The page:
Law of Advertising and Public Relations- Commercial Speech Doctrine
Law of Advertising and Public Relations- Commercial Speech Doctrine JMC-40016-001
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This 2 page Class Notes was uploaded by Megan Angelo on Tuesday April 12, 2016. The Class Notes belongs to JMC-40016-001 at Kent State University taught by Timothy A. Roberts (P) in Spring 2016. Since its upload, it has received 8 views. For similar materials see LAW OF ADVERTISING AND PUBLIC RELATIONS in Culture at Kent State University.
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Date Created: 04/12/16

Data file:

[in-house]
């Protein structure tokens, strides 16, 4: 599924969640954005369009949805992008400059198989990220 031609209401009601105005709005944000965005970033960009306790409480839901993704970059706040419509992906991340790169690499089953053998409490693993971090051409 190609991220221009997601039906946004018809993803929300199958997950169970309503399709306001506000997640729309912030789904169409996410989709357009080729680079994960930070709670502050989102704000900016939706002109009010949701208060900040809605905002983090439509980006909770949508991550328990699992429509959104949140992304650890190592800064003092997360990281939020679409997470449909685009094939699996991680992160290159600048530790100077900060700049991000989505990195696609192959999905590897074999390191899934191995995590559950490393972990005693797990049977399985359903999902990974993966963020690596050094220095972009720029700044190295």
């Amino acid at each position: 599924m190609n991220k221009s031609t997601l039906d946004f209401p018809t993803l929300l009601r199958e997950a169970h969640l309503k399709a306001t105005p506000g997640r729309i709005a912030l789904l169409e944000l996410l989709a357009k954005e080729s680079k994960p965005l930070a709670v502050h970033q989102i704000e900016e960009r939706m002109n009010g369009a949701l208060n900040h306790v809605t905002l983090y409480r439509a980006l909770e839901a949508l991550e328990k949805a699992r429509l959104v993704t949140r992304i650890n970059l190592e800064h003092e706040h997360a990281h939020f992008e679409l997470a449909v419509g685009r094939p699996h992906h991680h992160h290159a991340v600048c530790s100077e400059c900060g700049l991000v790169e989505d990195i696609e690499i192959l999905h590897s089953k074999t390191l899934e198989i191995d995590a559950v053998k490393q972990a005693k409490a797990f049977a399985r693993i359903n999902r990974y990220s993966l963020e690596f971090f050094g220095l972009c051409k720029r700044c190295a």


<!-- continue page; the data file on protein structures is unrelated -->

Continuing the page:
Commercial Speech Doctrine 4/12/16 Central Hudson v. Public Service Commission - Current 1 Amendment advertising precedent - Supreme Court created a 4-prong test to assess the constitutionality of restrictions on commercial speech Background - During energy crisis of 1970’s the Public Service Commission of New York banned advertising/ promoting the consumption of electricity - After the crises abated, the PSC continued the ban as a conservative measure Utility Disagrees - Central Hudson Gas and Electric Co. sued to overturn the ban, arguing st that it violated their 1 Amendment right to exercise free speech without warranted government regulation Lower courts upheld the ban st th Question: Dos it violate the 1 and 14 Amendments? Outcome: - Ruled the ban was unconstitutional- the ban was too broad Legacy: - 4 pronged test- assess if regulations were constitutional 4- Pronged Test Part 1- Does the speech promote illegal activity or products, or is it false or misleading? - If yes, regulation is constitutional - If no, the government can relate ONLY if it can successfully answer the next three questions Part 2- Does the government have a substantial interest in regulating the speech in question? - Government has burden of proof- public interest Part 3- Does the manner in which the government actually seeks to regulate directly help the government achieve this substantial interest? Part 4- Is the regulation no more extensive than necessary “narrowly tailored” to further the substantial government interest? Central Hudson- 4- Pronged Test Applied to the Case 1.)Not misleading or illegal 2.)Substantial government interest- conserve energy 3.)Would help achieve substantial government interest - Connection- advertising and the demand for electricity 4.)Ban too broad and not narrowly tailored- ban was overturned - No complete ban - The ban suppresses speed that in no way impairs that state’s interest in energy conservation Impact: Court retreated from its anti-paternalism stance 4- Prong test established 1.)A level of intermediate scrutiny for commercial speech 2.)A greater tolerance for commercial speech restrictions that still exists today Loose Garment: Posades de Puerto Rico Association v. Tourism Company of Puerto Rico (1986) - No advertising within the area- for gambling- they didn’t want the residents to gamble- tourists were ok - Seen as an exception to Central Hudson Case State University of New York v. Fox (1989) - Centered on 4 - Prong - Advertising of a Tupperware party in a dorm room- No commercial Solicitation- regulation of SUNY - Supreme Court ruled for SUNY - Required a reasonable fit Rubin v. Coors Brewing (1995) - Prohibited beer companies from displaying alcohol content on labeling - Outcome- people need to know the content- so it’s now legal
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